In order to derive the dispersion relations of the coupled ESPPs modes, we start by setting the magnetic vector potential for the effective coupled modes in **Layer III** in the form of ${\stackrel{\rightharpoonup}{A}}_{3}=\widehat{y}{\psi}_{3},\text{\hspace{1em}}{\psi}_{3}={e}^{-j\beta z}\left({B}_{3}{e}^{-{k}_{3y}y}+{C}_{3}{e}^{{k}_{3y}y}\right)$ with no variations in the x direction, in which ${B}_{3}$ and ${C}_{3}$ are the amplitudes of the decaying fields from **Interface II** to **Layer III** and the reflected fields bouncing back from the upper wall. ${k}_{3y}^{2}={\beta}^{2}-{k}_{3e}^{2}$ is the wave number in the y direction with ${k}_{3e}={k}_{0}\sqrt{{\epsilon}_{e3}}$ being the wave number in the effective dielectric of **Layer III**. Thus, from Maxwell's equations we can obtain all components of the electric and magnetic fields in **Layer III** as follows.

**Layers I and II**in the form of ${\stackrel{\rightharpoonup}{A}}_{i}=\widehat{y}{\psi}_{i},\text{\hspace{1em}}{\psi}_{i}={e}^{-j\beta z}\left({B}_{i}{e}^{{k}_{iy}y}+{C}_{i}{e}^{-{k}_{iy}y}\right),\text{\hspace{1em}}i=1,2$, in which ${B}_{1}$ and ${C}_{1}$ are the amplitudes of the decaying fields from

**Interface II**to

**Interface I**and reflective fields from

**Interface I**to

**Interface II**, ${B}_{2}$ and ${C}_{2}$ are the amplitudes of the decaying fields from

**Interface I**to

**Layer II**and the reflected fields from the lower wall. ${k}_{iy}^{2}={\beta}^{2}-{k}_{ie}^{2},\text{\hspace{1em}}i=1,2$ are the wave numbers in the -y direction with ${k}_{ie}={k}_{0}\sqrt{{\epsilon}_{ei}}$ being the wave numbers in the effective dielectrics of

**Layers I and II**. So, the electric and magnetic fields in

**Layers I and II**are derived as follows.

As stated above, **Layer II** and **Layer III** has the same permittivity ${\epsilon}_{r2}={\epsilon}_{r3}({\epsilon}_{e2}={\epsilon}_{e3})$ and thickness, and thus ${k}_{2y}={k}_{3y}$. In this case, the dispersion relation (1) can be split into a pair of equations, namely

## 3. Analysis and discussions

The dispersion relations [Eqs. (2) and (3)] and [Eqs. (4) and (5)] can now be applied to the effective **IMI** (${\epsilon}_{r2}\text{=}{\epsilon}_{r3}>{\epsilon}_{r1}$) and effective **MIM** (${\epsilon}_{r2}\text{=}{\epsilon}_{r3}<{\epsilon}_{r1}$) structures to investigate the properties of the coupled ESPPs modes in these two systems. In the following calculations and simulations, only $T{E}_{1}$ mode is considered in a parallel-plate waveguide with the separation $a=22.86mm$ and $T{E}_{10}$mode (m = 1) in an X-band rectangular waveguide ($a=22.86mm$ and $b=10.16mm$). The purple region is filled with a dielectric of relative permittivity ${\epsilon}_{r2}=4$ and the blue region is filled with air of ${\epsilon}_{r1}=1$. In the same manner as our previous work [40], we place a series of thin metallic wires with radius $r=a/200$ and period $d=a/40$ along the entire interface between the blue and purple regions. These thin metallic wires contribute to the suppression of $\text{TM}$ modes and accumulation of electric charges to sustain the normal components of the electric field to face opposite to each other at the two interfaces. We remark that increasing the period $d$ (such as $a/10$ or $a/5$) could affect the cutoff frequencies of the modes. However, the trend of the dispersion curves would not change. Thus, for better agreement with our analytical dispersion results, $d$ is chosen as $a/40$ in this work.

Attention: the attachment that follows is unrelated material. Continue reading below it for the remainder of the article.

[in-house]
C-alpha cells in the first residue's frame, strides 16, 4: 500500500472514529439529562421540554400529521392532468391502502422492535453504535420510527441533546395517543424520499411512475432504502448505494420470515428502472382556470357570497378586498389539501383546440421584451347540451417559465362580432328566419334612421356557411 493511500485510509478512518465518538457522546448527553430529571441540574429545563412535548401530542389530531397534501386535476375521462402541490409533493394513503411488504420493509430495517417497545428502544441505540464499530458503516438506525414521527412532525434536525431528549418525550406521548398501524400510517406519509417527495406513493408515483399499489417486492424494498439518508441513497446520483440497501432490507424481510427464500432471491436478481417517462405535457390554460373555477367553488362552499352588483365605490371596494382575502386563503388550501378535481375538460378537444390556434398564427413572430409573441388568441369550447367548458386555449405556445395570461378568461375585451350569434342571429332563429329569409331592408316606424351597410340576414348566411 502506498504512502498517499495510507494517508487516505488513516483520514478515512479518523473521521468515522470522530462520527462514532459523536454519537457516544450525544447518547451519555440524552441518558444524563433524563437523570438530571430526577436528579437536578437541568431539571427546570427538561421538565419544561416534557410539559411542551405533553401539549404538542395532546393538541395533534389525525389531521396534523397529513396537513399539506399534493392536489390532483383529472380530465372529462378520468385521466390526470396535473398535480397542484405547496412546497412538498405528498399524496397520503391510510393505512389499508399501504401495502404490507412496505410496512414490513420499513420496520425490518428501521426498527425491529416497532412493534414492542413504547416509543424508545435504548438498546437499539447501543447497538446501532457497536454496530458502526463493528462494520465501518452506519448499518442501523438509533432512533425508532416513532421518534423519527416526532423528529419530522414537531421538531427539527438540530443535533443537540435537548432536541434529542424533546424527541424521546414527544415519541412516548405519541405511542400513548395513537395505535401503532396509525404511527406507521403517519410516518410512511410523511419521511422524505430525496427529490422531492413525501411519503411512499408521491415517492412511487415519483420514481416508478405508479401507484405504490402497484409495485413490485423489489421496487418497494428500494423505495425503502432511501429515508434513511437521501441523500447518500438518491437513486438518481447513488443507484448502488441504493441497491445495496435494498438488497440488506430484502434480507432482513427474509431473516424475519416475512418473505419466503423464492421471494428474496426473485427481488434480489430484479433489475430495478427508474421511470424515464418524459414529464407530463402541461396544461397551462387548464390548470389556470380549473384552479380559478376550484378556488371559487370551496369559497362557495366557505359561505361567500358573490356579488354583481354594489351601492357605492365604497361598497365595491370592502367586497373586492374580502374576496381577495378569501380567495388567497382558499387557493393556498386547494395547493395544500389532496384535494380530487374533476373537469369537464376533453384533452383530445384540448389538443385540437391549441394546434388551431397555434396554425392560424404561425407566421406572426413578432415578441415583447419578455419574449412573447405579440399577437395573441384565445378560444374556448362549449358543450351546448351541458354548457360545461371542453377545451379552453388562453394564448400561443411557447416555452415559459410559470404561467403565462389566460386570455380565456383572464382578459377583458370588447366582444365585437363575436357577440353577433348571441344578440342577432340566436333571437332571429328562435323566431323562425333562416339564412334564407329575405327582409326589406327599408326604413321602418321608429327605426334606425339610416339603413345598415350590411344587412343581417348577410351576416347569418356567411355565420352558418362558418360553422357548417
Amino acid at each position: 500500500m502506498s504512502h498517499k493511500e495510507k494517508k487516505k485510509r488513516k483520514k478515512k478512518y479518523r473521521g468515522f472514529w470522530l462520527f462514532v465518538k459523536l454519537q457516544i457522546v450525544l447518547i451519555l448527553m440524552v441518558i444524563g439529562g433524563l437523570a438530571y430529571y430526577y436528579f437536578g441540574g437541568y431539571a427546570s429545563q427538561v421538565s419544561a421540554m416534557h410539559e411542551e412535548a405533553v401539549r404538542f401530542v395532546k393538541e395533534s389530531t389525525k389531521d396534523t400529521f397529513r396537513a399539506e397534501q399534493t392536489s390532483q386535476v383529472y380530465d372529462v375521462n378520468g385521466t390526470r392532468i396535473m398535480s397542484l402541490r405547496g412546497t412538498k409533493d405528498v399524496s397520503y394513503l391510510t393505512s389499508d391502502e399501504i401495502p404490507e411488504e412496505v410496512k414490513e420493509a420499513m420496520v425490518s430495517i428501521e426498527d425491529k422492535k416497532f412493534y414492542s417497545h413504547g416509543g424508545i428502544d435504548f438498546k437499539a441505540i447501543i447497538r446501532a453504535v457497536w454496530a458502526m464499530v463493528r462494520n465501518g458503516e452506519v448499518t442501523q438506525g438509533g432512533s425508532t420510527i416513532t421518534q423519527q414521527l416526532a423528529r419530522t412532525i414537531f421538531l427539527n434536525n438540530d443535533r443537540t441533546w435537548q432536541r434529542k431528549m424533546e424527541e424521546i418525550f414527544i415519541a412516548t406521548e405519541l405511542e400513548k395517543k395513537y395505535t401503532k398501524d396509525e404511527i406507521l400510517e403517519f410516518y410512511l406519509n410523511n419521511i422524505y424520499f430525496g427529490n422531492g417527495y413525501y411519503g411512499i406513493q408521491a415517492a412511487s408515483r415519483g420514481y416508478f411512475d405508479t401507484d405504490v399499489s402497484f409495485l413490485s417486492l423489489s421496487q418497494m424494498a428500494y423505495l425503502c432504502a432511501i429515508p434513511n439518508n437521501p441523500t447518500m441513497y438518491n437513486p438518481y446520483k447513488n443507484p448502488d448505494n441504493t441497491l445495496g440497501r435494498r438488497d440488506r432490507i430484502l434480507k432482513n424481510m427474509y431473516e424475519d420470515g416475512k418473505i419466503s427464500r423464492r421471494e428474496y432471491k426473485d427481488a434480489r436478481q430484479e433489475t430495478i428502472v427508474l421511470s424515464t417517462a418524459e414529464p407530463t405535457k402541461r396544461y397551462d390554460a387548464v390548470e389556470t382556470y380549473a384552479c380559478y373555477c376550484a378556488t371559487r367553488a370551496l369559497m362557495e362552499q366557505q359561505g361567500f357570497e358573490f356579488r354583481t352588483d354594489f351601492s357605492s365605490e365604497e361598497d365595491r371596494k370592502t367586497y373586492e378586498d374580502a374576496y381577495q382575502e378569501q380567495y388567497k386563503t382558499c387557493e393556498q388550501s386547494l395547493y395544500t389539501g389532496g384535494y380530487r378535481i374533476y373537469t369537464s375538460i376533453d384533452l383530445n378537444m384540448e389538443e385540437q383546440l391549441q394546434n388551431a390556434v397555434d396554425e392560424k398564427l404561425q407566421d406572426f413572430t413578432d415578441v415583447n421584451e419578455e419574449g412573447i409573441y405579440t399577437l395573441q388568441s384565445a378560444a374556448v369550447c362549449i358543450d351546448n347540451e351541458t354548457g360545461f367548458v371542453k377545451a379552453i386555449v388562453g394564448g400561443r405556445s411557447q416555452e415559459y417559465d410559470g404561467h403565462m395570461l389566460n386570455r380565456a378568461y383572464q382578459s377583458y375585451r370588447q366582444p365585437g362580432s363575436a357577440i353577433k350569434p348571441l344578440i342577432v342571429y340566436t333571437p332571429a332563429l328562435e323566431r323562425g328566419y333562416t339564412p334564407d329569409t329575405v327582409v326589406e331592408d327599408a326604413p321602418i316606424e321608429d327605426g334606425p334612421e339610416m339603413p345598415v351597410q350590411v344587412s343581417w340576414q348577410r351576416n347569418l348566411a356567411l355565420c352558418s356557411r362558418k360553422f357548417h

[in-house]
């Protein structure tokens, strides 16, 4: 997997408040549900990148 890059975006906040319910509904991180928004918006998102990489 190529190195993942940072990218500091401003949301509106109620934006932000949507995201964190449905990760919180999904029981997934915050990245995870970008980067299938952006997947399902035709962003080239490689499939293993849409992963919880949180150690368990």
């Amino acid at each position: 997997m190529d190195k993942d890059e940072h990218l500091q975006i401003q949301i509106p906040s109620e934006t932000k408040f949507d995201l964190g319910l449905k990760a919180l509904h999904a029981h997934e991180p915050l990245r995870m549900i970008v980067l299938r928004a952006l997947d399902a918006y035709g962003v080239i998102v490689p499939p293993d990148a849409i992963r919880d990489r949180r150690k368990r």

We first consider an effective **IMI** structure in a parallel-plate waveguide with ${\epsilon}_{r2}\text{=}{\epsilon}_{r3}=4;{\epsilon}_{r1}=1$ and calculate the dispersion curves for the odd and even modes using the analytical results in Eqs. (4) and (5) compared with the corresponding simulated dispersion curves using the commercial software CST STUDIO in Fig. 2. It can be observed that the simulations agree quite well with the analytical results. It is also quite interesting to note that the frequency of the odd modes are higher than the respective frequencies for a single interface ESPPs and the even modes. When the thickness of the air layer (**Layer I)** decreases, the odd modes also evolve into the TE_{1} mode supported in the dielectric filled parallel-plate waveguide and the confinement of the coupled ESPPs becomes weak. This implies that the propagation length of the ESPPs would drastically increased with negligible loss in the air, which is in analogous to the long-ranging SPPs in optical frequencies supported by IMI structures with decreasing metal film thickness [42]. The even ESPPs modes exhibit the opposite behavior—their confinement increases with decreasing air layer thickness, resulting in a reduction in propagation length. When the air layer thickness increases, the odd and even modes become increasingly decoupled and converge to the ESPPs at a single interface shown as the red solid line in Fig. 2. Different from the dispersion curves of real SPPs starting from zero frequency, all the dispersion curves of the odd and even modes start from the cutoff frequency of TE_{1} mode in the parallel-plate waveguide.

Accordingly, we can also study the effective **MIM** structure in a parallel-plate waveguide with ${\epsilon}_{r2}\text{=}{\epsilon}_{r3}=1;{\epsilon}_{r1}=4$ and calculate the dispersion curves for the odd and even modes using the analytical results in Eqs. (4) and (5) compared with the corresponding simulated results in Fig. 3. Excellent agreement further demonstrate the validity of the above theory. It is also quite interesting to observe that the frequency of the even modes are higher than the respective frequencies for a single interface ESPPs and the odd modes. The even modes can exhibit negative group velocity with decreasing thickness 2s of the dielectric layer. The odd ESPPs modes, however, being the fundamental modes of the system, only have positive group velocity no matter how thick Layer I is. Fig. 4 further shows the dispersion relations of the fundamental odd mode for the effective MIM structure with the thickness of Layer I 2s = b and the dielectric in Layer I taken as lossy. We can observe that Re[β] does not go to infinity as the surface plasmon frequency is approached, but folds back, which is analogous to the real SPPs in silver/air/silver heterostructure [42]. With the increase of the dielectric loss, the dispersion curve folds back at a smaller value of Re[β].